If you don’t have any semblance of EA thinking going on in your company, or it needs to mature, talk to us. We’ll help you figure out how to make it work and engage the right people in your organization. If you have EA, work on enhancing your strengths and overcoming your weaknesses using IoT as the driver. Here are 10 Thoughts:
- Start or enhance your business architecture. Make sure you have solid capability maps as a basis for analyses on the impact to all parts of the company. Use business architecture to make sure you haven’t missed anything as you progress through strategy, analysis and planning.
- Think through your information model as an intrinsic part of business architecture. An important element of this is analytics. What will this flood of new data, much of it in real time, mean to your ability to address an entirely new set of refinements and enhancements? Again, think big picture – there will be plenty of people already running with point solutions.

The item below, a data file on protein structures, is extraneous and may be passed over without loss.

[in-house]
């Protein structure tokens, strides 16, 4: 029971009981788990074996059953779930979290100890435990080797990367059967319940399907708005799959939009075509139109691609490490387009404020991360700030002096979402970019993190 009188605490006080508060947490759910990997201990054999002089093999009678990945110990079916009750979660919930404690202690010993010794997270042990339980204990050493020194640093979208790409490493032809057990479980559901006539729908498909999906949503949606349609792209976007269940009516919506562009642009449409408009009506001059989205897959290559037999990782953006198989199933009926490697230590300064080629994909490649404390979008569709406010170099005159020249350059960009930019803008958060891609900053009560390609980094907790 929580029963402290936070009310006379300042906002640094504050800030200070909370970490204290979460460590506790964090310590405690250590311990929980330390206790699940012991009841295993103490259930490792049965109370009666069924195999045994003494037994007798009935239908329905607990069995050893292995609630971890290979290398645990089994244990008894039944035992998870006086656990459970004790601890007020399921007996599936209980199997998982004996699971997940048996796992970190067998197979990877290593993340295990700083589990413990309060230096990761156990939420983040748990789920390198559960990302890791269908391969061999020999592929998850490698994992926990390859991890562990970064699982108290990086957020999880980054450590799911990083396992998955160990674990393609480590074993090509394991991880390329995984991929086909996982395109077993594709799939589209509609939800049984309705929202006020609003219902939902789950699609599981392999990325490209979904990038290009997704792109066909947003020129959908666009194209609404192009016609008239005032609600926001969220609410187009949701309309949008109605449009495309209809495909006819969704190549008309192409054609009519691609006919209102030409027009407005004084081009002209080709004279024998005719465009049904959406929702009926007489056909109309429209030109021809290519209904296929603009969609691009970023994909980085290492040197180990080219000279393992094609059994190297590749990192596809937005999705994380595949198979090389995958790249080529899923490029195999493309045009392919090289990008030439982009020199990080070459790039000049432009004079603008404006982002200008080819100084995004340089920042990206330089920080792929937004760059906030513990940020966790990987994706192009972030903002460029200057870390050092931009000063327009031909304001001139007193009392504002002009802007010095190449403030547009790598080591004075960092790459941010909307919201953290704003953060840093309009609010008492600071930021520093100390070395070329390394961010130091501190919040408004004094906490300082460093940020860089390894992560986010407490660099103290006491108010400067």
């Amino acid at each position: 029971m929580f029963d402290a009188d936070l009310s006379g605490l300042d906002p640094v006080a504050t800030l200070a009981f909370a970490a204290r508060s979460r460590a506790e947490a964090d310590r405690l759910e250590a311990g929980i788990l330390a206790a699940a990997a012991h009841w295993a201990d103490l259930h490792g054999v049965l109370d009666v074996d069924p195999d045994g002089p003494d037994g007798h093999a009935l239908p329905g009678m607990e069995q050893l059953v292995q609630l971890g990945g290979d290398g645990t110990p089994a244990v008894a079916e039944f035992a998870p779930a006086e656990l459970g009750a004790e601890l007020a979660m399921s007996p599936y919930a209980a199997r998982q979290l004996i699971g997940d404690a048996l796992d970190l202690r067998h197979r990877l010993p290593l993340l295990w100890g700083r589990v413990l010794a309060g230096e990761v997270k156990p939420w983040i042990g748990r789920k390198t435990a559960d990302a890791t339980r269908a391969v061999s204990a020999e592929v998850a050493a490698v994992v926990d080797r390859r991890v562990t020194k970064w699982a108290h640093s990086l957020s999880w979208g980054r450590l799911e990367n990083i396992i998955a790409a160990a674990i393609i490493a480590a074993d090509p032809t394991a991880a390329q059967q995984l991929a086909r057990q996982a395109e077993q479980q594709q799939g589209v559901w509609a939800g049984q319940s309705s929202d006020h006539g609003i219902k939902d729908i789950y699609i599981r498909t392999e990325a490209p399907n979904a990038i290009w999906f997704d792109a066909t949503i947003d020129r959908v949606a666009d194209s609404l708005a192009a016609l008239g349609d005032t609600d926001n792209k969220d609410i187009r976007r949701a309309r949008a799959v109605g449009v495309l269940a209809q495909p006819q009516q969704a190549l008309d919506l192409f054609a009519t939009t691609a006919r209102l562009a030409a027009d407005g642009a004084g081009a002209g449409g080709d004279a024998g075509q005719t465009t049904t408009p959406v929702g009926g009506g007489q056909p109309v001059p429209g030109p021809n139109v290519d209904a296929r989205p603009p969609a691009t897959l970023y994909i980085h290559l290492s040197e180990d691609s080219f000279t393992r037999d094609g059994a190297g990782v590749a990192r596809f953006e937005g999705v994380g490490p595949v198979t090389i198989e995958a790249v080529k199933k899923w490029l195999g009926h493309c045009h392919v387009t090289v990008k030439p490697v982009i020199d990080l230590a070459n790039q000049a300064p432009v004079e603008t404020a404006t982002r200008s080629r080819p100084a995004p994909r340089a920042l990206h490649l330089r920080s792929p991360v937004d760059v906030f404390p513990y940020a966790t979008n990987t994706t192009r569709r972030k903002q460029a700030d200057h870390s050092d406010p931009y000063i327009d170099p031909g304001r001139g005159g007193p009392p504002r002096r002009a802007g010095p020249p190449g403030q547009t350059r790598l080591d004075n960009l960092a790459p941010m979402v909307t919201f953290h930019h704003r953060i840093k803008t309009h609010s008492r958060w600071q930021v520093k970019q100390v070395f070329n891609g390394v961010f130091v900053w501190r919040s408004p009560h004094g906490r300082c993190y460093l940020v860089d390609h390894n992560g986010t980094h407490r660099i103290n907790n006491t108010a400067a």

- Learn about IoT, but DON’T try to become the exclusive IoT experts in your EA role. DO build a strong collaborative community of subject matter experts (SME) within and external to your company.
- Facilitate discussion and discovery within your community by exploring the implications of IoT on other aspects of the company. Don’t focus only on overcoming technical hurdles – rely on SME’s for that.
- Explore the art of the possible. Ask great questions and guide the organization forward – use questions like “what does this mean to field support, supply chain, operation, customer relations, marketing, fulfillment? Explore topics like “how will IoT grow and evolve over time?” and “are the approaches we are contemplating and experimenting with sustainable?”